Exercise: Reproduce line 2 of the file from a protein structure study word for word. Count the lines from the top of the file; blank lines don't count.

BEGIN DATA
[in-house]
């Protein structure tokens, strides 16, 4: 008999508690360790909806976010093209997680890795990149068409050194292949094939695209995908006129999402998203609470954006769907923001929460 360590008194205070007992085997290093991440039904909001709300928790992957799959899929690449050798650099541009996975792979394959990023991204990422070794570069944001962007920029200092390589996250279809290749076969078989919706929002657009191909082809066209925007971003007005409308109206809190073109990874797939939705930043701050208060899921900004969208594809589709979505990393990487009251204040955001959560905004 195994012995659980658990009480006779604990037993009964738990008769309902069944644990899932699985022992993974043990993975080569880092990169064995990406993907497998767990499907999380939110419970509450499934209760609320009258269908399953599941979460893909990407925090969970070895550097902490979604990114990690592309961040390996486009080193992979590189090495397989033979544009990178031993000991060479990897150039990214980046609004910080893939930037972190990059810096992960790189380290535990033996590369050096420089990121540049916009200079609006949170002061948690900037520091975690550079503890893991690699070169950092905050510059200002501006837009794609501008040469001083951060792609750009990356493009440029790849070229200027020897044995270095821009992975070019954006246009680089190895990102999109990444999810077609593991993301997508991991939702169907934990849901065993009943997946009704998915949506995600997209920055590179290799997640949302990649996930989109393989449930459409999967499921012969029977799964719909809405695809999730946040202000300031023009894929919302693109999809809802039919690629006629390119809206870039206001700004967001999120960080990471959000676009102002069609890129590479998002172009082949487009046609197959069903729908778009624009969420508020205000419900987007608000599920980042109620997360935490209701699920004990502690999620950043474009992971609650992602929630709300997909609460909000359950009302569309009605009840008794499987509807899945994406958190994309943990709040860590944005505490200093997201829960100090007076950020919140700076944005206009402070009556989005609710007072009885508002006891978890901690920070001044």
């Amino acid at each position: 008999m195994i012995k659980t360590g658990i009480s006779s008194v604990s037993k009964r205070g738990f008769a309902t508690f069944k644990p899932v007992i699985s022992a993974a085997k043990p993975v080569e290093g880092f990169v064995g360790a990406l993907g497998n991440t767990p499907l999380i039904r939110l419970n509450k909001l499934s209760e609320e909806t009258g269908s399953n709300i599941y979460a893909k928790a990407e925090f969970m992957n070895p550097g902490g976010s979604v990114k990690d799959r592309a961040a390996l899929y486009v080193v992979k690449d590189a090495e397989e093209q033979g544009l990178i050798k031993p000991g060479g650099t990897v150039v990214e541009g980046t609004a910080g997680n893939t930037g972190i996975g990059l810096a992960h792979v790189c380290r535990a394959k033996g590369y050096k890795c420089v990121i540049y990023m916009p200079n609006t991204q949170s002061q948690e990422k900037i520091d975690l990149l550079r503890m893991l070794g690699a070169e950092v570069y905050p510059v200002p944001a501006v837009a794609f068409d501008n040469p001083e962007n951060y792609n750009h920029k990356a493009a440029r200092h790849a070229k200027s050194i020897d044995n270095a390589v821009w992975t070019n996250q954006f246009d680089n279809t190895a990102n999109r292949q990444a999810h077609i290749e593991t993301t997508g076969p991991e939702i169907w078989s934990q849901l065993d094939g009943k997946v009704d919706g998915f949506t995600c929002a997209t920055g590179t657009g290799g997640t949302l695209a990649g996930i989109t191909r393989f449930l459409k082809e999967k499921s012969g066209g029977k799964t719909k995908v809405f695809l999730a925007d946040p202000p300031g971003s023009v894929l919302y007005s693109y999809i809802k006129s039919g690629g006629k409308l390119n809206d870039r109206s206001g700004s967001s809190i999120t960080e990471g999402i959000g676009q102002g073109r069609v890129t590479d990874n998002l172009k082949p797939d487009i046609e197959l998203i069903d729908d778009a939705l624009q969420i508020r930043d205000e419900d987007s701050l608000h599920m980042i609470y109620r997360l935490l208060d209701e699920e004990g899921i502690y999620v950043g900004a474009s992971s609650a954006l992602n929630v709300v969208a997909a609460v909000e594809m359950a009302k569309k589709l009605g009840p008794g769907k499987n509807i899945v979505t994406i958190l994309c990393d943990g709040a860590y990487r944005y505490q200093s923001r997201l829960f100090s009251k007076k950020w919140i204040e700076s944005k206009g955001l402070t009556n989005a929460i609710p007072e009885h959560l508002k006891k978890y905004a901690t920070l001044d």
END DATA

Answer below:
């Protein structure tokens, strides 16, 4: 008999508690360790909806976010093209997680890795990149068409050194292949094939695209995908006129999402998203609470954006769907923001929460 360590008194205070007992085997290093991440039904909001709300928790992957799959899929690449050798650099541009996975792979394959990023991204990422070794570069944001962007920029200092390589996250279809290749076969078989919706929002657009191909082809066209925007971003007005409308109206809190073109990874797939939705930043701050208060899921900004969208594809589709979505990393990487009251204040955001959560905004 195994012995659980658990009480006779604990037993009964738990008769309902069944644990899932699985022992993974043990993975080569880092990169064995990406993907497998767990499907999380939110419970509450499934209760609320009258269908399953599941979460893909990407925090969970070895550097902490979604990114990690592309961040390996486009080193992979590189090495397989033979544009990178031993000991060479990897150039990214980046609004910080893939930037972190990059810096992960790189380290535990033996590369050096420089990121540049916009200079609006949170002061948690900037520091975690550079503890893991690699070169950092905050510059200002501006837009794609501008040469001083951060792609750009990356493009440029790849070229200027020897044995270095821009992975070019954006246009680089190895990102999109990444999810077609593991993301997508991991939702169907934990849901065993009943997946009704998915949506995600997209920055590179290799997640949302990649996930989109393989449930459409999967499921012969029977799964719909809405695809999730946040202000300031023009894929919302693109999809809802039919690629006629390119809206870039206001700004967001999120960080990471959000676009102002069609890129590479998002172009082949487009046609197959069903729908778009624009969420508020205000419900987007608000599920980042109620997360935490209701699920004990502690999620950043474009992971609650992602929630709300997909609460909000359950009302569309009605009840008794499987509807899945994406958190994309943990709040860590944005505490200093997201829960100090007076950020919140700076944005206009402070009556989005609710007072009885508002006891978890901690920070001044």